Wednesday, July 25, 2018

“Disenchanted” is Enchanting

Camilla Smith in Disenchanted (photo by Fiely Matias)
Mamches Productions
(at 12th Avenue Arts)
Through August 18, 2018

Brad Cerenzia, it turns out, is a social media frenzy – and he’s applied it to his new company, Mamches Productions, for his new production, Disenchanted. It’s a musical he fell in love with when it came out in 2014and waited to produce here as soon as rights became available. It’s an anti-Disney-style “what happens after the ‘married happily ever after’” spoof.

He then cast six powerhouse local actors to take on all these princesses and tell you their wry stories of what didn’t really work any more. Led by force-of-nature Caitlin Frances as Snow White, writer/lyricist/composer Dennis T. Giacino includes Cinderella (Jessie Selleck), Sleeping Beauty (Ann Cornelius), The Princess Who Kissed the Frog (Camilla Smith) , Belle and The Little Mermaid and Rapunzel (all Gloria Alcala), and Pocahontas, Mulan and Badroulbadour (all Aimee Karlin).

Giacino directs this version with help from his Off-Broadway director Feily A. Matias and it certainly seems like a production that could easily be found there today with this exact cast and design. An over-the-top set design by Lex Marcos invokes the fun and silliness of a colorful Disney production. The costuming by Vanessa Leuck (who also designed the Off-Broadway show) also emphasizes the assets (read: boobs) of the actors and the look of cartoons. Zanna King is in charge of the lighting, including required spotlights. The three piece band is helmed by Paul Linnes.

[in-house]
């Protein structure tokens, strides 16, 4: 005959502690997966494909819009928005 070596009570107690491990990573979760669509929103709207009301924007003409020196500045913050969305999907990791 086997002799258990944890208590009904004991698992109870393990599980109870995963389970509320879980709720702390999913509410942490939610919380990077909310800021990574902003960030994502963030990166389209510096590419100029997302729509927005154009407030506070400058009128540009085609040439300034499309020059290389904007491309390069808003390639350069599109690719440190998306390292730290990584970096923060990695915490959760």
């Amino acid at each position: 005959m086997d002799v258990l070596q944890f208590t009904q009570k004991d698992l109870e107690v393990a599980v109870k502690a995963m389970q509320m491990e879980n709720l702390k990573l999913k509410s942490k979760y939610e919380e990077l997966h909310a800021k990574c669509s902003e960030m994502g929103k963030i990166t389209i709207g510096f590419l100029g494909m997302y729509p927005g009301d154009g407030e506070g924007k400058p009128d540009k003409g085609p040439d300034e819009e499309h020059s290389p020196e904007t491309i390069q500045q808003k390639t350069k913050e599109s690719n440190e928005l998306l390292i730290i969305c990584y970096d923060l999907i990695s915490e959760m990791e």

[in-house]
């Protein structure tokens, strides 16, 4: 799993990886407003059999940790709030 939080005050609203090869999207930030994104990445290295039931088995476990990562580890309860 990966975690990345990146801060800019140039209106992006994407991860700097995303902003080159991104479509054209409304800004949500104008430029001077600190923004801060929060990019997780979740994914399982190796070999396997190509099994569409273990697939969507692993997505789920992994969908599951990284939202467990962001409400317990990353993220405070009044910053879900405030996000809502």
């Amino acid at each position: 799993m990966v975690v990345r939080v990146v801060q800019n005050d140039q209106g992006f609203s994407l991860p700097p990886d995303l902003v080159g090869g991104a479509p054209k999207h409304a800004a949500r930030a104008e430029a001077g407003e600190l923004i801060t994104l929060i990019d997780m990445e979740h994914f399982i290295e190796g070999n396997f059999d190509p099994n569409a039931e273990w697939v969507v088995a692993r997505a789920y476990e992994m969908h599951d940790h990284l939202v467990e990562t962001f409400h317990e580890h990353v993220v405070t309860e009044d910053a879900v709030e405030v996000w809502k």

There are a lot of laughs in this production, and Giacino does a fairly good job of trying to get inside the mind of these princesses. Still, it’s pretty obvious that it’s a guy’s idea of what women think. So, while it’s a rollicking good time, and these actors give it 1000%, it feels like an “old” musical. But we see “old” musicals all the time and love them.

Most of the focus is on the stereotypes that the princesses must play. Each princess pokes fun at her particular aspects, and Pocahontas gets an entire song (Honestly) about how she was really ten years old and then Disney ups her age and makes her a love interest with … boobs. Mulan sings (Without the Guy) about how she’s the only princess who doesn’t “get” the guy – and realizes she’s a lesbian.

The Little Mermaid kinda wishes she could give back her Two Legs and be a mermaid again, and Badroulbadour (the princess in Aladdin) makes good points about not being able to drive – the magic carpet even – until recently. Of course, the Princess Who Kissed a Frog gets a big number about it Finally being time for a black princess – but ironically and unfortunately in this musical then doesn’t get much else to do. That stands out as the weakest plotline in this musical.

There are a lot of funny lyrics, which fly by if you can’t listen very closely. Here’s hoping the sound balance has been ironed out by now. Each of the actors manages to both belt and meld in their songs and inhabit their characters with panache. Even so, Selleck stands out with her sly comedic timing and sweetly subversive scene-stealing. She’s someone we should see a lot more of on Seattle stages – so people: Cast Her!

It’s not completely a family-friendly show, but there is not a ton of objectionable content or swear words, so kids 9 or 10 and up can probably see the show and enjoy the jokes. Maybe you’ll have a fun conversation with them about Disney princesses and whether those fairytales should be retired now.

For more information, go to or call 917-768-9246.

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